So you tell her what happened and she says, "Well, you can take dance lessons if you want, but I am not sure they make leotards big enough to fit you."

Ooops! Not only are you hit with the fact you are suddenly different, but maybe you don't "fit" in with the rest of the world.

From that point in your life forward, imagine every time you eat a meal -- make that 3 times a day, 365 days a year, for however many years -- it becomes a value judgment on yourself. Whether it is your parents or grandparents, you may recalling hearing them say something along the lines of these statements:

"You shouldn't eat sweet stuff for breakfast, it will make you gain MORE weight." At the same time your so-called friend across the street with the dancing lessons says, "My Mom says I shouldn't skip breakfast and the doctor told her even if I eat cake or pie for breakfast I need something in my stomach." This translates to you as, "Betty gets to eat pie for breakfast every day and I have to suffer and eat crappy cereal or eggs."

Or how about this?

"When you buy your lunch at school, don't get rolls and butter because they make you fatter." It seems like everyone in the whole school is eating clover leaf rolls and a pat of butter but you.

And who could forget this one?

"You will sit at this dinner table and eat every bite on your plate. I don't care if you cry all night, you are going to eat those lima beans and corn. There are starving children in Africa who don't get to eat like you do." You cry and you spend what seems like hours at the dinner table until you eat as many beans as you can and you want to vomit.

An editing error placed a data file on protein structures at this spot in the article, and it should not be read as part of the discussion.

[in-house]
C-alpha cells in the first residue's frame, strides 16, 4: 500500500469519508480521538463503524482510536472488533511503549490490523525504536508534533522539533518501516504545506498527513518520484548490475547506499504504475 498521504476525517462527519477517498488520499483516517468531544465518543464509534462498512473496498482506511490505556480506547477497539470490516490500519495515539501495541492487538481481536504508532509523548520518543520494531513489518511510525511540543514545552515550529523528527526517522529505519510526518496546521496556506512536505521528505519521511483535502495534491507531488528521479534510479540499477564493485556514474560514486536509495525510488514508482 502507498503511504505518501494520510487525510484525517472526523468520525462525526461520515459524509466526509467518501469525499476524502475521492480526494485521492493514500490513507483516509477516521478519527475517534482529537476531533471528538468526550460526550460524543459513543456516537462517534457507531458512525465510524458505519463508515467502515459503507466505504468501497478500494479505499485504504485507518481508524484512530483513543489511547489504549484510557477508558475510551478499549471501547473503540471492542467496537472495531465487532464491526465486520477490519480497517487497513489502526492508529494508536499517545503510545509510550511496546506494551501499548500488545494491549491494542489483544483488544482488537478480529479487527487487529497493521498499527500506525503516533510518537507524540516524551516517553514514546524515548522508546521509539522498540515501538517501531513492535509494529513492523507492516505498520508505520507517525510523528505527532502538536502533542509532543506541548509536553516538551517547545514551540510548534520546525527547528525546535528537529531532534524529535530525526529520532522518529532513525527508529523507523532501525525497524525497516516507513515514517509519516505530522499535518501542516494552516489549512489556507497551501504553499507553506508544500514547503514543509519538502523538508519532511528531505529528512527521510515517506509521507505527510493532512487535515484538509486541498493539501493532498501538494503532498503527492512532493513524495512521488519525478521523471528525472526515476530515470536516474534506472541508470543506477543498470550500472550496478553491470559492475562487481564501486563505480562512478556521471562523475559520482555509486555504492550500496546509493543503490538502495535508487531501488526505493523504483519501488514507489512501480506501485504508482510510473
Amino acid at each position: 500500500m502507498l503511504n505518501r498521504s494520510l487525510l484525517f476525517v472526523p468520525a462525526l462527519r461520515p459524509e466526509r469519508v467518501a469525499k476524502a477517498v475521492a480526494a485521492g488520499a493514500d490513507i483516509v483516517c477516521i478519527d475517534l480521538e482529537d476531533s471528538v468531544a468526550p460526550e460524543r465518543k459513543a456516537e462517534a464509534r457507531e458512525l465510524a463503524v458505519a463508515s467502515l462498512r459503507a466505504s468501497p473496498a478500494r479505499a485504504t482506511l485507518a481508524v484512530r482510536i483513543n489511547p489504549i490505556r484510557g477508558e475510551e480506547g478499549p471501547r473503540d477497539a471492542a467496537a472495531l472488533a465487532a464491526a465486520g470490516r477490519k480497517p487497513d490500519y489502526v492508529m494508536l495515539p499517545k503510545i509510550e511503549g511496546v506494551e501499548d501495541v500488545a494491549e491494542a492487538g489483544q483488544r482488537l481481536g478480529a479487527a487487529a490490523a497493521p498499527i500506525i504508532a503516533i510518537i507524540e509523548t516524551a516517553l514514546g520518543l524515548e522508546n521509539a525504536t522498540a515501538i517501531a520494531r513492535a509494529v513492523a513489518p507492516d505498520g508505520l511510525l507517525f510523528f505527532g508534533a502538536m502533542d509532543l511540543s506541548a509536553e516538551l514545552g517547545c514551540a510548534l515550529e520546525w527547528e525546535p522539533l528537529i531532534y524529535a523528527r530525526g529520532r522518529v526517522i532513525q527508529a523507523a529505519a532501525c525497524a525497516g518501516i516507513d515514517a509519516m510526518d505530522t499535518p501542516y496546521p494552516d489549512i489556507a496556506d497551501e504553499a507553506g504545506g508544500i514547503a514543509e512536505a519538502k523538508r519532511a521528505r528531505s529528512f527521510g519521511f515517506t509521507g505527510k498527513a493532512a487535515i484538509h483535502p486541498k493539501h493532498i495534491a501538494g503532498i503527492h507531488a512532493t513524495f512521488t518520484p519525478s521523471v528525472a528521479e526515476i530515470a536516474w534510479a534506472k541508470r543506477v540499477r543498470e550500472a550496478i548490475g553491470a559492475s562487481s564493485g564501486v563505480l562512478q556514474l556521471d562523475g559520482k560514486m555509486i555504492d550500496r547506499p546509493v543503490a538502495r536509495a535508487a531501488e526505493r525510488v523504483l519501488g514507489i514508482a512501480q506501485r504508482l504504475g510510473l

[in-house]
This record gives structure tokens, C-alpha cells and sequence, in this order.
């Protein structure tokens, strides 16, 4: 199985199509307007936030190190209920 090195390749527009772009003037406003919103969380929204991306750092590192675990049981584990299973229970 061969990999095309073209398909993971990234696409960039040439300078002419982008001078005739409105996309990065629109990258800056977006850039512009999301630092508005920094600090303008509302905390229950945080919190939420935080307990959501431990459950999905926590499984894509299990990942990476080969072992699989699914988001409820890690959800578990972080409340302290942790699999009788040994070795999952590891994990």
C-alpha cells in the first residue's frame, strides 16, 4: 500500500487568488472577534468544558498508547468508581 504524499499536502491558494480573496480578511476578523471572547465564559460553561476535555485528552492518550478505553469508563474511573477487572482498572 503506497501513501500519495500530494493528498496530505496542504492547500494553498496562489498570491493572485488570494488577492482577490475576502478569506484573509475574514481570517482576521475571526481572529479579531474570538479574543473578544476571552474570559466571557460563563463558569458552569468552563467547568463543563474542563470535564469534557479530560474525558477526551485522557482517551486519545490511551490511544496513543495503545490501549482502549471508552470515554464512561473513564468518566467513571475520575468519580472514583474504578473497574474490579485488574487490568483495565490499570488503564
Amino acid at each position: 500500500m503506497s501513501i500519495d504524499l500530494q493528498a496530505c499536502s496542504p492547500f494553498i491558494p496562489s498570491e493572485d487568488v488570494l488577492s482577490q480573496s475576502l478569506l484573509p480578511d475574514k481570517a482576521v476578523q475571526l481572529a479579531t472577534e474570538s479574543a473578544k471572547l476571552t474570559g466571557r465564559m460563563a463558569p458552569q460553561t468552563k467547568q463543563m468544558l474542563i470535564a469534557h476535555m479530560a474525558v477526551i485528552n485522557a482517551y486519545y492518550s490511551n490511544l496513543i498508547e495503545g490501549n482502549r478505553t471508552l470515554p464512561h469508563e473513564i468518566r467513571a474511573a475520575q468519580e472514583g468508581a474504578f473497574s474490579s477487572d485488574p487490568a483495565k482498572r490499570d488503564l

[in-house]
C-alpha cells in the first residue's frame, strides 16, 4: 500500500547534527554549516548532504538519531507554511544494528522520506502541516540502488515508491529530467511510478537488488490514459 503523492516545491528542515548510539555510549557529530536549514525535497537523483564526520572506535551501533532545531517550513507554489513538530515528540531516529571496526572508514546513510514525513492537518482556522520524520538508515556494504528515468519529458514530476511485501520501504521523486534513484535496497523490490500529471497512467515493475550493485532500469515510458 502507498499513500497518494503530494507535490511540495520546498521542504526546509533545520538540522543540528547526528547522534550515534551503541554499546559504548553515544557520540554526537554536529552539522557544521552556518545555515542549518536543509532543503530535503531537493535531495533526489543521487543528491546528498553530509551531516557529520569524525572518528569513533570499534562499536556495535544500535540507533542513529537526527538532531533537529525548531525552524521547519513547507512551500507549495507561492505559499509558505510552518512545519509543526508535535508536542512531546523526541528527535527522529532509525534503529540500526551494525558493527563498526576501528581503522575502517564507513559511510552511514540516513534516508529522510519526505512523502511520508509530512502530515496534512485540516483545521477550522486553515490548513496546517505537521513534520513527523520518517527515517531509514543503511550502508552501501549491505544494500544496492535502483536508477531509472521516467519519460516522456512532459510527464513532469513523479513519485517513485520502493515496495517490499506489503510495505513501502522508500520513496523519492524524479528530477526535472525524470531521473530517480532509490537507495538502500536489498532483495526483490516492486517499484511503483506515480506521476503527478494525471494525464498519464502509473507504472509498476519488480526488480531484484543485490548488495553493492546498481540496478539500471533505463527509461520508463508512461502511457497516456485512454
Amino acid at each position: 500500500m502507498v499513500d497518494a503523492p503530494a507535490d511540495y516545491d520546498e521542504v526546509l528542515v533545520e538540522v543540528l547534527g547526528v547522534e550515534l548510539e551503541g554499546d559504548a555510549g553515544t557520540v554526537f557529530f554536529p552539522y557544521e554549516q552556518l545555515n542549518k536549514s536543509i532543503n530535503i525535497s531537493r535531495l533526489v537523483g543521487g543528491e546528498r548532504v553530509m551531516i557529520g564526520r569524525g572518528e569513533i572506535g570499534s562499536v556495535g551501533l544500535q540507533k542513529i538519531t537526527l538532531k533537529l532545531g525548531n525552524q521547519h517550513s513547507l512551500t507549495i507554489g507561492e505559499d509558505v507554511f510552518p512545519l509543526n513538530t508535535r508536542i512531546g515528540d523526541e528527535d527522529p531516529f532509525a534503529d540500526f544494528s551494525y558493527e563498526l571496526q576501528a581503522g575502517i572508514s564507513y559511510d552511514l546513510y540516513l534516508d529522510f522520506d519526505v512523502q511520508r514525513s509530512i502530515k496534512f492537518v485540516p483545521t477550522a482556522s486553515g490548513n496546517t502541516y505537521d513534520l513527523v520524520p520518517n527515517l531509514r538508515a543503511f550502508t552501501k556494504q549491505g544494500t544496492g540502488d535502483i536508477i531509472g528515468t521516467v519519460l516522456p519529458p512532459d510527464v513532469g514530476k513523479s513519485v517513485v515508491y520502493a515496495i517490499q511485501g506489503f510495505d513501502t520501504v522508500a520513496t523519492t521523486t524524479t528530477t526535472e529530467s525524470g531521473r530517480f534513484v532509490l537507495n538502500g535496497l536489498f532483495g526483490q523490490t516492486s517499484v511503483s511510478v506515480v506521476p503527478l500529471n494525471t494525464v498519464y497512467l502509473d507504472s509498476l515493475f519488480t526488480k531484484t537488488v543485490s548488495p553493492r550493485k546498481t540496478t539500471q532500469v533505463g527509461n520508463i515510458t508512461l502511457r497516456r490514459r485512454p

But then, ironically, the subtle insults from your own mother are uttered:

"Honey, I made cookies for you and your brother as an after school snack but just eat one because you are really too heavy to have them anyway." Huh? It is now no longer a treat but a way to make me feel bad again. I have one cookie, my brother has 3 or 4 -- that's not fair!

Then you go outside and there is you-know-who across the street with a whole box of animal crackers. What is it that I do wrong or different from other kids that makes me have to have all these restrictions? What is causing me to be fat?

I have to eat less than any other person I have ever met. The kid across the street doesn't run and play for 3 hours longer than I do and burn off all the calories? She eats lots more than I do and bad stuff too.

I sit for hours at the table to manage to swallow nasty vegetables and yet still I am fat. Why is she skinny and gets to take dancing and I don't? Why should someone who is 7 or 8 years old by now even have to know about calories and be judged as a good or bad person by what they eat?

Then, when you try out for band in the 8th grade and don't make it but not because you haven't practiced your heart out -- again, it's because you are too heavy!

You switch schools in 9th grade and try out again -- and AGAIN you don't make it. You die inside because you want to wear one of those cute band uniforms so badly and to be a popular kid.